Richard North, 18/09/2018  

Why is Mrs May trying to sell us her "Chequers plan", arguing that if parliament doesn't support it, "the alternative to that will be having no deal"?

Even Laura Kuenssberg of the BBC understands that the plan, in its current form, has not the slightest chance of being accepted in Brussels. And since, if the MPs do get to decide, they will voting on the agreed plan, it follows that she's wasting her time (and everybody else's) by calling for the support of something that won't ever be put to the vote.

On the other hand, if she persists in pushing it, unchanged, in Brussels – and goes right to the wire - the automatic outcome will be a "no deal" Brexit. Again, it will never be put to a vote.

In order to get it past the EU, there is only one credible scenario – that Mrs May heavily modifies her Chequers plan, bringing it closer to what Mr Barnier can recommend to the European Council. But with that treatment, what would emerge would be so different that it would have no chance whatsoever of getting approval from her "ultras" – not that there is really any chance with the plan as it stands.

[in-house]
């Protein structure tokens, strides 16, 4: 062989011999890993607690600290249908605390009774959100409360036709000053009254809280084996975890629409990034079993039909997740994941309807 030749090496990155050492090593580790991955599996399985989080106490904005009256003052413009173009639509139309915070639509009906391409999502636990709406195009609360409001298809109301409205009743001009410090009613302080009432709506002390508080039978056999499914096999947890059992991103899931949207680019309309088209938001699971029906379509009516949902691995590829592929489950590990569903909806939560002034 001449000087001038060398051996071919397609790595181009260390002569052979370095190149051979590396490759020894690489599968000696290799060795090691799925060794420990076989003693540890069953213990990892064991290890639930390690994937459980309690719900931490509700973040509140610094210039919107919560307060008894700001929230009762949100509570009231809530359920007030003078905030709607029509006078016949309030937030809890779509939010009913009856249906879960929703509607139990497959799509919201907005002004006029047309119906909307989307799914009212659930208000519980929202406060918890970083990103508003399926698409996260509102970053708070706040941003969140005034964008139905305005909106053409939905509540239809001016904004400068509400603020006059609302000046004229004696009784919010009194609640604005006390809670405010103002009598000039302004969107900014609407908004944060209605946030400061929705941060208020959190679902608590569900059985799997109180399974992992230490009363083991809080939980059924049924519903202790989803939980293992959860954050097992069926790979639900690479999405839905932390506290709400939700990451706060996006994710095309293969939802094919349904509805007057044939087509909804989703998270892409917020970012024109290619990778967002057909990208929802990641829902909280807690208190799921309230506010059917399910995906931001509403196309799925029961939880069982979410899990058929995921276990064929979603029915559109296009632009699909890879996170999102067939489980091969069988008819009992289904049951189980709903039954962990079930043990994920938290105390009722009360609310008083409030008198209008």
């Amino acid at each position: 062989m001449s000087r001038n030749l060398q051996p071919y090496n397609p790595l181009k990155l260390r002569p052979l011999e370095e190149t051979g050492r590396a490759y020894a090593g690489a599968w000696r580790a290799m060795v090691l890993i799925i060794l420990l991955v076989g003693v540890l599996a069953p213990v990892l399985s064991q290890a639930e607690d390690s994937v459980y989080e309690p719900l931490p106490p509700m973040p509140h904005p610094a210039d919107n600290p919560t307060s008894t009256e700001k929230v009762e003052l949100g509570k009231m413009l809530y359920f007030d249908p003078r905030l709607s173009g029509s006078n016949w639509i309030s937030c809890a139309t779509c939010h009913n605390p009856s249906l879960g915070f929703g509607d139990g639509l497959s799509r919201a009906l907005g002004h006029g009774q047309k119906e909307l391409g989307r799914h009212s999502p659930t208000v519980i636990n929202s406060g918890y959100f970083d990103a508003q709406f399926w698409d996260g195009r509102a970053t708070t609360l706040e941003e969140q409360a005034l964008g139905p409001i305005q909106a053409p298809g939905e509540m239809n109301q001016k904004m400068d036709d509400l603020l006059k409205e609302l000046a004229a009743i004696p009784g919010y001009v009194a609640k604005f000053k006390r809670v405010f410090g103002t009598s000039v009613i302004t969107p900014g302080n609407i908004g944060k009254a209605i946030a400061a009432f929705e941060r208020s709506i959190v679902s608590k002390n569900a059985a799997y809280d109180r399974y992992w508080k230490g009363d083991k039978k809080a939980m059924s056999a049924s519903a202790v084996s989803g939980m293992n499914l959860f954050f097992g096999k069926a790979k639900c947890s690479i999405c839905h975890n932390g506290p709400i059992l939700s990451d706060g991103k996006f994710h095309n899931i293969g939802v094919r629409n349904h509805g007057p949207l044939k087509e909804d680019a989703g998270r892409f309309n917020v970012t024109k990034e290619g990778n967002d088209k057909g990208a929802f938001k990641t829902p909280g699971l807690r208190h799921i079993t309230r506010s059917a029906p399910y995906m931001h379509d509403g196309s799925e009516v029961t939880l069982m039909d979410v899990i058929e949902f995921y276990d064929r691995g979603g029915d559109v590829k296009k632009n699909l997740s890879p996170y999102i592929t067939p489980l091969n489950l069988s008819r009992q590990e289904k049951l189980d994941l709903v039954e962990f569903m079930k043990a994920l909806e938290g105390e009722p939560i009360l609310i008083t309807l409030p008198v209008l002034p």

Thus, Mrs May is at an impasse. What she's got pleases no one. If she modifies it to keep the "ultras" happy, Brussels won't accept it. If she changes it to accommodate Brussels, her "ultras" will throw it out.

That leaves the possibility of a fudge – a non-agreement so vague that all it does is kick the cannery down the road, leaving the hard issues to be battled out during the transition period against the cliff-edge deadline of the end of December 2020.

But since that's a ploy so transparent that every pundit under the sun has now worked it out – long after Sir Ivan Rogers sniffed the wind and pointed in that direction – it might have a hard time getting through parliament. It could even be something that unites the Tory party, in total opposition to it.

That, though, is the reality. It's not going to be "my way" or "no deal", as Mrs May proclaimed to Nick Robinson on Panorama last night. It's going to be fudge or no deal, with a strong bias towards "no deal" unless parliament finally wakes up to the peril of leaving the EU without an agreement, and votes for the option which defers self-immolation.